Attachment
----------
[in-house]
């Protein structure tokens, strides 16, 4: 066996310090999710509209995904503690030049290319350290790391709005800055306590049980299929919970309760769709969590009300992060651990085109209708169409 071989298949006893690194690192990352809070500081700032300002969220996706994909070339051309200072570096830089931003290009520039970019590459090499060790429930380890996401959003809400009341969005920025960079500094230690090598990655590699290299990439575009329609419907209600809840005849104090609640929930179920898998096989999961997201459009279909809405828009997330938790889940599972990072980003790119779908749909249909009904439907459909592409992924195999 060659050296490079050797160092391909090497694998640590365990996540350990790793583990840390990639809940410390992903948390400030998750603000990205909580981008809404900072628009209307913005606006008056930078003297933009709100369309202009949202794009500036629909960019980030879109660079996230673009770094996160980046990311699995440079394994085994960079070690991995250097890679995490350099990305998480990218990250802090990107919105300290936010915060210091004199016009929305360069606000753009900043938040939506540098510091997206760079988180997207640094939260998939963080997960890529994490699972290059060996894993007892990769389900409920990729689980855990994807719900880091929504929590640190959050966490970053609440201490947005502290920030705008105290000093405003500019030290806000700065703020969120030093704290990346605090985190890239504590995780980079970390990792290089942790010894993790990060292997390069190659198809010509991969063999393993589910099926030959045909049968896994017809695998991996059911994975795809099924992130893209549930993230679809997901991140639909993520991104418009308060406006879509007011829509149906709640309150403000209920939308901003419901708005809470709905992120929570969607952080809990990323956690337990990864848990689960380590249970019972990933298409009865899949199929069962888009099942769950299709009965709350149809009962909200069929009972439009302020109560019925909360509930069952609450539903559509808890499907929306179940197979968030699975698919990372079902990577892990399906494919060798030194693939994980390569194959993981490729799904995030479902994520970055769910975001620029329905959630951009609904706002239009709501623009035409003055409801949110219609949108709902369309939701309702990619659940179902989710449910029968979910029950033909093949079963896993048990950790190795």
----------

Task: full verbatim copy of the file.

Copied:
[in-house]
């Protein structure tokens, strides 16, 4: 066996310090999710509209995904503690030049290319350290790391709005800055306590049980299929919970309760769709969590009300992060651990085109209708169409 071989298949006893690194690192990352809070500081700032300002969220996706994909070339051309200072570096830089931003290009520039970019590459090499060790429930380890996401959003809400009341969005920025960079500094230690090598990655590699290299990439575009329609419907209600809840005849104090609640929930179920898998096989999961997201459009279909809405828009997330938790889940599972990072980003790119779908749909249909009904439907459909592409992924195999 060659050296490079050797160092391909090497694998640590365990996540350990790793583990840390990639809940410390992903948390400030998750603000990205909580981008809404900072628009209307913005606006008056930078003297933009709100369309202009949202794009500036629909960019980030879109660079996230673009770094996160980046990311699995440079394994085994960079070690991995250097890679995490350099990305998480990218990250802090990107919105300290936010915060210091004199016009929305360069606000753009900043938040939506540098510091997206760079988180997207640094939260998939963080997960890529994490699972290059060996894993007892990769389900409920990729689980855990994807719900880091929504929590640190959050966490970053609440201490947005502290920030705008105290000093405003500019030290806000700065703020969120030093704290990346605090985190890239504590995780980079970390990792290089942790010894993790990060292997390069190659198809010509991969063999393993589910099926030959045909049968896994017809695998991996059911994975795809099924992130893209549930993230679809997901991140639909993520991104418009308060406006879509007011829509149906709640309150403000209920939308901003419901708005809470709905992120929570969607952080809990990323956690337990990864848990689960380590249970019972990933298409009865899949199929069962888009099942769950299709009965709350149809009962909200069929009972439009302020109560019925909360509930069952609450539903559509808890499907929306179940197979968030699975698919990372079902990577892990399906494919060798030194693939994980390569194959993981490729799904995030479902994520970055769910975001620029329905959630951009609904706002239009709501623009035409003055409801949110219609949108709902369309939701309702990619659940179902989710449910029968979910029950033909093949079963896993048990950790190795």